LearnShareProsper logo Boosting Business_Performance Adele Sommers
by Adele Sommers, Ph.D.
 www.LearnShareProsper.com Adele@LearnShareProsper.com 
In This Issue

November 2021
Volume 17, Issue 11

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Note from the Author

A Prescription for Boosting Value Testing Your Products!

Happy customers jumping for joy
Today’s newsletter is a new installment about the quality of your products and services, and a recognition that as you increase quality, you also increase the value your customers perceive in what you’re advertising. Perceived value ranks highly among the factors that people use to make buying decisions.

Therefore, the more you can enhance the perceived and actual value of your offerings, the more proudly and confidently you can market them to your audiences. Your brand promise can proclaim the extra distance you traveled to ensure complete customer satisfaction with your wares.

More than simply offering a refund policy for dissatisfied buyers, you’re staking out the other end of the spectrum — which is the value of building quality into what you offer, from the ground up. Doing this effectively should galvanize your customers’ loyalty and enable you to quickly bypass your competition.

So is there a “secret sauce” for this process? A key ingredient is beta testing. It’s an essential validation activity that many people have heard of, but don’t know how to perform. Even though it’s somewhat time consuming, if done systematically, it can make a world of difference with how well your product, service, system, or Web site performs right out of the box — and how thrilled your users will be with what you’re giving them.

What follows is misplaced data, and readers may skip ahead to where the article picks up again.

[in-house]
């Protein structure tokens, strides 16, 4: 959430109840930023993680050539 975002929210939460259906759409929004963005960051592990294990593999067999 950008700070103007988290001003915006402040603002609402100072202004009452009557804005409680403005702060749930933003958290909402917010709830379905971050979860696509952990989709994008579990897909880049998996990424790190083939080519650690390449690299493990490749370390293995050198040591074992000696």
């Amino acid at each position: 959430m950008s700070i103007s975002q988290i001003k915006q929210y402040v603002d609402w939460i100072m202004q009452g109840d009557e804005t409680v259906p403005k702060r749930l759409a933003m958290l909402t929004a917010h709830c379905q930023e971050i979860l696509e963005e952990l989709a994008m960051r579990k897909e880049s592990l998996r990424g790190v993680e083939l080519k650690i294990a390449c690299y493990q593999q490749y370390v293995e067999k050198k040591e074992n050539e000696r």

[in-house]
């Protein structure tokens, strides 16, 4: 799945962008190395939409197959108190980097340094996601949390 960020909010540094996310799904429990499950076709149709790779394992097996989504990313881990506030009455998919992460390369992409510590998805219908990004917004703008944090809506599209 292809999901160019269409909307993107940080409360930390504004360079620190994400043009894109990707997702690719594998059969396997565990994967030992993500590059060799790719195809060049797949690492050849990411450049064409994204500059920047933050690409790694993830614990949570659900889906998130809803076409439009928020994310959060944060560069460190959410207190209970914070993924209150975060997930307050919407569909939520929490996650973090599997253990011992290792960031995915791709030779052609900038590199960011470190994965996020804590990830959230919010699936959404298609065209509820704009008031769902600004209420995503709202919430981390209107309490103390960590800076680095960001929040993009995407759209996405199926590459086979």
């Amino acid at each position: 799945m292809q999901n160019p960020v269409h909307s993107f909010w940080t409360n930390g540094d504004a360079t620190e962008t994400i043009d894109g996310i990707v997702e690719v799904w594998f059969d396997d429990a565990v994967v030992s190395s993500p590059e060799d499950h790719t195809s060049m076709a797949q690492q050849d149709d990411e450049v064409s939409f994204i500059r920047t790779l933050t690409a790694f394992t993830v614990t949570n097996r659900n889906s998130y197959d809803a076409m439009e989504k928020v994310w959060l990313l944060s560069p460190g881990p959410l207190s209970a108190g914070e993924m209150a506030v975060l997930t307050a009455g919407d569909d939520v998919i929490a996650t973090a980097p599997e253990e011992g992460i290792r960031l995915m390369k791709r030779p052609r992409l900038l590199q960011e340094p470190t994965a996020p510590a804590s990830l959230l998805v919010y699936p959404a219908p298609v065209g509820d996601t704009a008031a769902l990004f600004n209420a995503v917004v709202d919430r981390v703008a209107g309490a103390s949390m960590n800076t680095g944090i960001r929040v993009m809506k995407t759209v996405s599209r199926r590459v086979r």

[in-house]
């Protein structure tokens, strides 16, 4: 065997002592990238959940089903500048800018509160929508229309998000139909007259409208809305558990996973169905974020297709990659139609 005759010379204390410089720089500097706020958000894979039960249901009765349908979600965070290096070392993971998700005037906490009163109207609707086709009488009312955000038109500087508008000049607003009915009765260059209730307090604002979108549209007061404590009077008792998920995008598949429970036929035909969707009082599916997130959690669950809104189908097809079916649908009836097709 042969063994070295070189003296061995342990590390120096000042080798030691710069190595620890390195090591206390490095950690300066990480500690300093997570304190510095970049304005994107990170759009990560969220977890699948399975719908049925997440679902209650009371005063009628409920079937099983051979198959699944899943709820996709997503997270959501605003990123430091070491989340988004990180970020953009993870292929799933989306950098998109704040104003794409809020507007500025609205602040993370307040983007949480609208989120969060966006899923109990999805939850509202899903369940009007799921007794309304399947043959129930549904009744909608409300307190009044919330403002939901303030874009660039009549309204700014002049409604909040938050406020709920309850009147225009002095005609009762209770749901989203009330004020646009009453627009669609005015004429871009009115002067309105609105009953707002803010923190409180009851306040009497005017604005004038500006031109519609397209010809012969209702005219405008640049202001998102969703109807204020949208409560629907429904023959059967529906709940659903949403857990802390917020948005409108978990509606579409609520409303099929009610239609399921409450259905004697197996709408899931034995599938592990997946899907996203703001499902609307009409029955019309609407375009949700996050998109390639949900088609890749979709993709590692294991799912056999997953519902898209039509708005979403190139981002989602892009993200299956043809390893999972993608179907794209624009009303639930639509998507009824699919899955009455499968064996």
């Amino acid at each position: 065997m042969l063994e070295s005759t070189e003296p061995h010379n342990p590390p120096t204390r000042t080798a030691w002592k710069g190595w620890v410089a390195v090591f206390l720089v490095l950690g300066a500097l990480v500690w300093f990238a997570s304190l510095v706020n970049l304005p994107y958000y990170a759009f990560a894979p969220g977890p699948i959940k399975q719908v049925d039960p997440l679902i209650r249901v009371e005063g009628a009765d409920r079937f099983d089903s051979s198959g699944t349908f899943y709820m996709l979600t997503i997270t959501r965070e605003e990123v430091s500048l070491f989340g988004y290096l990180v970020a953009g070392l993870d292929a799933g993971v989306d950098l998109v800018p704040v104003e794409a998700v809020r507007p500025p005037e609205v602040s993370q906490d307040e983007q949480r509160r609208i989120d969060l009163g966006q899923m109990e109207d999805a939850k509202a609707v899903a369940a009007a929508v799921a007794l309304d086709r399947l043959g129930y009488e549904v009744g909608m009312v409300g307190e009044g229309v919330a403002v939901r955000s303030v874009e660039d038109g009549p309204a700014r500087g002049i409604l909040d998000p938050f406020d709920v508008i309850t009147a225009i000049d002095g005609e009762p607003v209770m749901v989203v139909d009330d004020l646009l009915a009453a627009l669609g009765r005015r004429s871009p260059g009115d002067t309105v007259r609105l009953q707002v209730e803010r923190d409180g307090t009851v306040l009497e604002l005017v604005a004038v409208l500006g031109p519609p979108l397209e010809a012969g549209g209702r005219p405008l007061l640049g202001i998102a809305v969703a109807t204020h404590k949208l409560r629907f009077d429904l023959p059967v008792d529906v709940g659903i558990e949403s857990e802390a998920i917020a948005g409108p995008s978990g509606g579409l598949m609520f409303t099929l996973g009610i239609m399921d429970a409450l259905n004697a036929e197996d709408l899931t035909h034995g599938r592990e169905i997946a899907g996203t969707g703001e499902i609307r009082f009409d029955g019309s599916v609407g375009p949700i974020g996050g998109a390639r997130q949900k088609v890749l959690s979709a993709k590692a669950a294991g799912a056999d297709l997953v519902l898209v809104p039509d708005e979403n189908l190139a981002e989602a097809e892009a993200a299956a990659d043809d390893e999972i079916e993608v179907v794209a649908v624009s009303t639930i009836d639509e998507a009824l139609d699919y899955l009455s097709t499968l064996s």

With these ideas in mind, I hope you enjoy this month’s features, and please leave your comments on my Facebook page!

Here’s to your business prosperity,

Adele Sommers, Ph.D., business improvement specialist, author, educator, and award-winning instructional designer

P.S. If you missed any previous issue, please visit the newsletter archive!

Special Message

Quality in Perception vs. Quality in Fact

Glass of water that's half full

What’s the value of perception? Isn’t it interesting how our perceptions rule our beliefs and actions? So much of the brain research today seems to support the idea that our perceptions define our reality.

For that reason, we need to focus on the role of perception in the minds of consumers. Is the glass half empty or half full? The definition resides in our customers’ eyes!

People Perceive Quality in Many Ways

Regardless of how good we believe our offerings or project solutions are, our clients, customers, and users will be responding to “quality in perception” even more than “quality in fact.”

  • Quality in fact refers to the features that we believe we’re paying for, such as how much something weighs, how fast it runs, how smoothly it operates, and various other characteristics.
  • Quality in perception refers to things like courtesies, special considerations, a caring and personalized attitude, and a host of other subtleties that can lead us to believe we’re receiving something above and beyond what we’re paying for. Thus, effective quality in perception can help compensate for any gaps in quality in fact that could otherwise irritate or inconvenience consumers.

Read on to learn more ways to deliver outstanding quality in fact!

Feature Article

10 Strategies for Successful Beta Testing
by Adele Sommers